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Now that Revver has been sold to LiveUniverse, and LiveVideo has been officially launched, what’s the future for Revver’s business model? After all, it was just a few months ago that Revver revealed they’d paid $1 million to content creators since opening their doors to the […]

Now that Revver has been sold to LiveUniverse, and LiveVideo has been officially launched, what’s the future for Revver’s business model? After all, it was just a few months ago that Revver revealed they’d paid $1 million to content creators since opening their doors to the public.

While no independent creators got rich from the plan, it did help a few pay some bills while they got their shows off the ground. Ask a Ninja earned Kent Nichols and Douglas Sarine over $45,000 on Revver, which as they noted, “Helped us limp by until we found a better ad sales partner.” That’s the kind of nominal but critical support new shows need to be nurtured into the big leagues.

French Maid TV‘s Tim Street went from paying thousands of dollars in hosting expenses before switching to Revver, where in a good month he walked away with $3,000 — but that slowed to a trickle, with a take of just $74 in January, rendering a content model he was so enthusiastic about last year now obsolete.

Granted, he hasn’t published much, but the downturn in traffic and revenue from the site (not to mention late checks) was clearly discouraging. Making a one-off hit is one thing, but building a brand (and a business) is another, and a sense of security in the stability of the tools is critical.

What about the hundreds who received smaller checks? Kevin “Nalts” Nalty earned using Revver the equivalent of 10 hours work as a consultant at his stated rate — $2,600. Nothing to quit a job over, but nothing you’d want to leave on the table, either.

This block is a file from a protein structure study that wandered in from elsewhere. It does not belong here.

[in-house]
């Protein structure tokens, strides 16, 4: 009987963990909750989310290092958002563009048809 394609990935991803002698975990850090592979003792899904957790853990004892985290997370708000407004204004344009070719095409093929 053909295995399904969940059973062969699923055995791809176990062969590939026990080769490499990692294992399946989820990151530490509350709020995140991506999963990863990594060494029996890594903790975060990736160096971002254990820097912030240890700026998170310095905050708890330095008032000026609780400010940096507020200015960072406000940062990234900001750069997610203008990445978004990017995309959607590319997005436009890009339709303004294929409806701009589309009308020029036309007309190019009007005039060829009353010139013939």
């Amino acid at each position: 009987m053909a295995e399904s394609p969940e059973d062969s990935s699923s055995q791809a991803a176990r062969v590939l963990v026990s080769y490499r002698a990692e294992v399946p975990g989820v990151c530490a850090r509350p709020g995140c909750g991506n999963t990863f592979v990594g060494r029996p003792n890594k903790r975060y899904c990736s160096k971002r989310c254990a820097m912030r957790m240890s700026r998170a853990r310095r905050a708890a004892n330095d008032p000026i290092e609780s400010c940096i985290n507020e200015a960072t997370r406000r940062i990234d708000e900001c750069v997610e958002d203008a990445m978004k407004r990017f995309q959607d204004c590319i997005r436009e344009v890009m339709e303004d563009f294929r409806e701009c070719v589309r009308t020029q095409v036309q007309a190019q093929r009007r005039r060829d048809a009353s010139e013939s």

While Revver still offers free hosting, and has good tools to deliver dynamic advertising, that doesn’t mean there are advertisers buying into the content. Granted, that seems to be endemic in the industry — nobody’s making much money from run-of-network ads on YouTube or Blip.tv, either. What money there is can be found in programming commissioned by sponsors, or creating enough domain traffic to leverage for banner ads and merchandising sales.

I spoke to Angela Wilson-Gyetvan, Revver’s VP of marketing and content, who said that revenue was still coming in. She also shot down any rumors that the company had ever paid creators via the use of credit cards. “The company is well-structured as a business and we’re happy about the way things look going forward,” she assured me over the phone.

Street, for his part, is still talking to Revver, but keeping his options open (whereas Kent Nichols has removed episodes of Ask a Ninja from the site). Maybe LiveUniverse, with both Revver and LiveVideo in their stable, can keep the model that paid popular creators intact. Hollywood, after all, has a weakness for comeback stories.

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  3. [...] and was close to running out of cash, as we first reported over the weekend. Their quick embrace of bargain-hunting Greenspan only adds credence to the rumors of them running out of [...]

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